Sen. Ron Wyden asked the Consumer Financial Protection Bureau to tighten its rules regarding data broker sales.
Fresh off of a Senate committee hearing on data broker restrictions, Sen. Ron Wyden, D-Ore., published an open letter to the Consumer Financial Protection Bureau requesting the agency stop credit agencies from selling the personal data of American citizens.
In a letter addressed to CFPB Director Rohit Chopra, Wyden refers to data brokers as “shady middlemen” who sell personal and sensitive information of American citizens to various entities. He specifically denounces the federally-recognized credit unions Equifax, Experian and Transunion as examples of credit reporting agencies that sell personal information of clients who request financial data to data brokers.
He notes that federal law protects the privacy of Americans’ financial information, such as credit scores and credit lines, but data like home addresses, Social Security numbers and dates of birth are commonly harvested and sold to external data brokers, who can then sell it to other parties.
“The data broker industry is out of control, in part because of vague and undefined regulations,” Wyden wrote.
His request references Equifax’s sale of personal data of over 170 million people in a deal with the National Consumer Telecom and Utilities Exchange, an energy and telecommunications co-op. In the letter, Wyden notes company leaders on the NCTUE board and the utilities customers within NCTUE were not reasonably aware of the data purchase.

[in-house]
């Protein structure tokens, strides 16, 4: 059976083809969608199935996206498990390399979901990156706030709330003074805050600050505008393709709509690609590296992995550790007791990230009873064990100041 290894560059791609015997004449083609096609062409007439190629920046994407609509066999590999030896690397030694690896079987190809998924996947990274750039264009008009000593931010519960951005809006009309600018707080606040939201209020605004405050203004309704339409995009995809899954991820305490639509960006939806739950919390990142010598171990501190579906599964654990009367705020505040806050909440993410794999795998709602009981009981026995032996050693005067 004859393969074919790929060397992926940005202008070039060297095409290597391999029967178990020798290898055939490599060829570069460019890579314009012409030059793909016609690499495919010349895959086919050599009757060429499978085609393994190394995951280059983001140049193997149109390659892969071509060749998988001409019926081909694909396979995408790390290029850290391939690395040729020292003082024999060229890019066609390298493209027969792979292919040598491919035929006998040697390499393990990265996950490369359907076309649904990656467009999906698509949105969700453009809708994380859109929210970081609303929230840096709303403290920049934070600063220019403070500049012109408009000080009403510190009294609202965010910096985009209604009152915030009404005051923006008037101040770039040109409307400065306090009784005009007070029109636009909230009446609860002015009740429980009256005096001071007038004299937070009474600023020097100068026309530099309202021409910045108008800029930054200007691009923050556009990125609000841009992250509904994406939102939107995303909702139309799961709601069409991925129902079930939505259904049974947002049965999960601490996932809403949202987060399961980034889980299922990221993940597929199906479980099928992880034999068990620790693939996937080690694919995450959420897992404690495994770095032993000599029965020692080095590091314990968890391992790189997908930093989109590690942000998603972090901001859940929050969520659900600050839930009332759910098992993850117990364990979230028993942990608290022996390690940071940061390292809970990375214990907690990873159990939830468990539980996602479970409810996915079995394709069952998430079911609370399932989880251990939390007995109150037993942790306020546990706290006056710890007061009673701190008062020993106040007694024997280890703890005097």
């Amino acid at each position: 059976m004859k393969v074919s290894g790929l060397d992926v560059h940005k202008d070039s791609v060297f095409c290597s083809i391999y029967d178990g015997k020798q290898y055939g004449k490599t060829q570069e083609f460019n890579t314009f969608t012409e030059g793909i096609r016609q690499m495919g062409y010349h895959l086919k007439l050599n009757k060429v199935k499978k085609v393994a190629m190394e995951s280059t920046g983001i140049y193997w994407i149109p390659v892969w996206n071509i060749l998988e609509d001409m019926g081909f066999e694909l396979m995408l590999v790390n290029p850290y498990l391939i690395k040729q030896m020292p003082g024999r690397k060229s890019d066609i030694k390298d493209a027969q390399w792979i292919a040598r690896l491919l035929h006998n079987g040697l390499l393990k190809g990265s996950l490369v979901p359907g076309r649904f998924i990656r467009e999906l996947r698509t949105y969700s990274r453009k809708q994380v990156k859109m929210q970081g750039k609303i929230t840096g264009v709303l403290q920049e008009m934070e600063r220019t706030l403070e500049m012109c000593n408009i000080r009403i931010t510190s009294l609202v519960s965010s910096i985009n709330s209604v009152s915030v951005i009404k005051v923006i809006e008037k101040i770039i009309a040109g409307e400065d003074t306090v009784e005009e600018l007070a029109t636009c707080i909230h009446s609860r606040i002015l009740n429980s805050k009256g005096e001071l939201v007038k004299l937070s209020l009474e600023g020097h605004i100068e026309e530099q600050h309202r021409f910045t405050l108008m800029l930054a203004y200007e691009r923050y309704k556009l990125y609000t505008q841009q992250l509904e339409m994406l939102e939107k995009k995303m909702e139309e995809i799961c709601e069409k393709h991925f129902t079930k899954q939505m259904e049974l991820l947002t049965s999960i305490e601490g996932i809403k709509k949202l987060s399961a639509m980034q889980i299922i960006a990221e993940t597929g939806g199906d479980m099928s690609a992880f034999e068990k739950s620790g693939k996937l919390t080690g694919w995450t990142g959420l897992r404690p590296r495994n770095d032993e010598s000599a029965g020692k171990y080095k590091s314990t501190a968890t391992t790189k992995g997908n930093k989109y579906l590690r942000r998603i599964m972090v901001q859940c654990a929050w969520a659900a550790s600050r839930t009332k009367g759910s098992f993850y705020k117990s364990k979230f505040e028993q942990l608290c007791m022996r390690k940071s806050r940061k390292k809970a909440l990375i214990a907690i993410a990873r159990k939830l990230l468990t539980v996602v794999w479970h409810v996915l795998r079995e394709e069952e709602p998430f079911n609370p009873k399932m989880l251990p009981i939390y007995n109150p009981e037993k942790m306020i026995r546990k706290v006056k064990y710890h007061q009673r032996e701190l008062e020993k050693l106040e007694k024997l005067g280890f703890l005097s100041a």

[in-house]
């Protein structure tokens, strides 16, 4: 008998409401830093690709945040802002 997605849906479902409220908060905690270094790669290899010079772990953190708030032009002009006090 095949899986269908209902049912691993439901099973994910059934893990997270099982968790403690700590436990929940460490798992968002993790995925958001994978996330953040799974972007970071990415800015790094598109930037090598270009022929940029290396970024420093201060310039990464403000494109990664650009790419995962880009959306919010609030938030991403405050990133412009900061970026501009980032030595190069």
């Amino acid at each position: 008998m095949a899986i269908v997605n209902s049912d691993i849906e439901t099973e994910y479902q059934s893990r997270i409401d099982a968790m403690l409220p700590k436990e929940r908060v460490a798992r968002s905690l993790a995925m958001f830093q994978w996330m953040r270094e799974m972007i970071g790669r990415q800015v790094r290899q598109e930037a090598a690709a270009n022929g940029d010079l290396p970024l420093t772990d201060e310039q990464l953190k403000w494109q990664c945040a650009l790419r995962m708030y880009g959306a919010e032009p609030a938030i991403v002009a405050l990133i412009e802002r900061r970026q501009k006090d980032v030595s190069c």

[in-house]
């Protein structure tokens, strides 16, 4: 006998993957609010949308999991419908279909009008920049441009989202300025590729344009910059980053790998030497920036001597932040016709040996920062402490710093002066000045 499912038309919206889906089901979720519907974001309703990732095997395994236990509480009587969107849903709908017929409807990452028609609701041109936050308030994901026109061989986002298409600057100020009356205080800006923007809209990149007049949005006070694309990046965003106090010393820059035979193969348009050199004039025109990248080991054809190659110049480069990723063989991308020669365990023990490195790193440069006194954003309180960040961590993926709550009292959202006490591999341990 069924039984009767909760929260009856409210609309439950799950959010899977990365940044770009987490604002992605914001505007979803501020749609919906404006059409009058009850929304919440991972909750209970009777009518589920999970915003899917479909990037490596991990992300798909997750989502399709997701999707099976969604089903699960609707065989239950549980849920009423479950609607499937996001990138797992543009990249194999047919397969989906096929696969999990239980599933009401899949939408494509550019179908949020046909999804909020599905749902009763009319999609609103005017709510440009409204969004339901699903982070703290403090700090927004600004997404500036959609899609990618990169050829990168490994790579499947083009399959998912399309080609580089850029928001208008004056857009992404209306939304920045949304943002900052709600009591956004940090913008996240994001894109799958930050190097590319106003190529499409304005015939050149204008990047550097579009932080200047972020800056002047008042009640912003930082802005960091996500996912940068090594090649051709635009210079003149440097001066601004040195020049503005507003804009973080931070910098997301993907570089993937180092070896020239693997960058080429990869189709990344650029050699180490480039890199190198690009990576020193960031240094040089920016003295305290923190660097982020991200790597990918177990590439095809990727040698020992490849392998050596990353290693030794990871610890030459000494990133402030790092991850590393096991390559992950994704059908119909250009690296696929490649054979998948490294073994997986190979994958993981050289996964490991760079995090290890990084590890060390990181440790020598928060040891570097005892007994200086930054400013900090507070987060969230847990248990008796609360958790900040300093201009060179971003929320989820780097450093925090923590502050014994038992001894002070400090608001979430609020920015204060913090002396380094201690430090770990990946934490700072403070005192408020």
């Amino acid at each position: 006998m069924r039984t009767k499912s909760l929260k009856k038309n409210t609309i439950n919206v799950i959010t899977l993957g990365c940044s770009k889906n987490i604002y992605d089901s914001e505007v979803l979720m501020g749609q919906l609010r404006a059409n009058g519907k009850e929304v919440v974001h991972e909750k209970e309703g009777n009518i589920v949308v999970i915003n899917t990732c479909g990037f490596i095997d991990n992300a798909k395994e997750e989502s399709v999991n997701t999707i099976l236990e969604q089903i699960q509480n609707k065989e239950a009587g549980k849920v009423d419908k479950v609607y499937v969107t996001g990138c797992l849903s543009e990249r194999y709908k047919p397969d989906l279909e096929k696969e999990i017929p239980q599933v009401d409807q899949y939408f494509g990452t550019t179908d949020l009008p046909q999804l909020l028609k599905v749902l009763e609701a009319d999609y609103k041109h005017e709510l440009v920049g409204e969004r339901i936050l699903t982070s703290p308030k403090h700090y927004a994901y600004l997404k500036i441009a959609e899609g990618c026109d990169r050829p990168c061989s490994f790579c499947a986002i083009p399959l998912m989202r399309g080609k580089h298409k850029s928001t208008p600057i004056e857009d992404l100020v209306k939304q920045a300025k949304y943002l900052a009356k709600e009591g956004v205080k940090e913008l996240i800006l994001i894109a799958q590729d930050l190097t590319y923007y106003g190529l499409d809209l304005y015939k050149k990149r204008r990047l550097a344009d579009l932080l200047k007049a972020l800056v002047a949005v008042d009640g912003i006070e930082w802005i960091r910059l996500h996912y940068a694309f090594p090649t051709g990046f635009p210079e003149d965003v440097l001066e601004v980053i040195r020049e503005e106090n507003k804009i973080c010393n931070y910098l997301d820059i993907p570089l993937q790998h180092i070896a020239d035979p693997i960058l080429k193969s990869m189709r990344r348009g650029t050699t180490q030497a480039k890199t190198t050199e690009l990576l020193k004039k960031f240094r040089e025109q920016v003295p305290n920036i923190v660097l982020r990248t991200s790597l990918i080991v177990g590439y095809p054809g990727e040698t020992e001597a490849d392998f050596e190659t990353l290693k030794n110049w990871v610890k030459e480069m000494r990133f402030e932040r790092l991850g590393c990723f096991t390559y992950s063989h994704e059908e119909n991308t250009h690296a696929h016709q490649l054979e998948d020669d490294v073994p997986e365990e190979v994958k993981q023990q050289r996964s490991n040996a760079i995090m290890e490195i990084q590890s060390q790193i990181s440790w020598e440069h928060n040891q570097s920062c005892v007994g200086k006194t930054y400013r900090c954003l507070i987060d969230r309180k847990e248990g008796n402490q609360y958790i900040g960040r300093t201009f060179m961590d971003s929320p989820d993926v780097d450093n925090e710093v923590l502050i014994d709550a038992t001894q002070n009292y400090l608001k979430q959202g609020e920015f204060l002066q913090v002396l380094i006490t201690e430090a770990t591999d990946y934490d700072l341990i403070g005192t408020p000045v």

Wyden argues that updated legislation needs to rein in the sale of American data, building on the 1999 Gramm-Leach-Bliley Act, which requires companies handling personal financial information to be transparent about their data collection and safeguarding processes.
He specifically notes that CFPB needs to issue stricter protocols surrounding customer data held by financial institutions and credit bureaus.
“To date, CFPB has issued no public guidance on this portion of the regulations … nor conducted any public investigations into the widespread sale of consumers’ personal credit-header data,” Wyden wrote, referring to the portion of a credit report that includes a person’s name, address and other personal information.
This request follows Wyden’s remarks at a Senate Finance Committee hearing on Tuesday on both tech behemoth Amazon’s market monopoly and the data broker industry. Joined by Sens. Elizabeth Warren, D-Mass., and Bill Cassidy, R-La., the tone of the hearing broadly supported tighter data privacy protections regarding the sale of data and among enterprise technologies like biometrics and artificial intelligence.
Regarding the CFPB’s business practices, he recommended the agency update and potentially tighten Regulation P, the rule that governs financial institutions privacy disclosures to consumers and limits the sale of customer data to external parties.
“We want our businesses to do well, of course, we want them to be profitable, but they can also be accountable on key American values, like protecting people's privacy,” Wyden said at the hearing. “There's going to be accountability in this field.”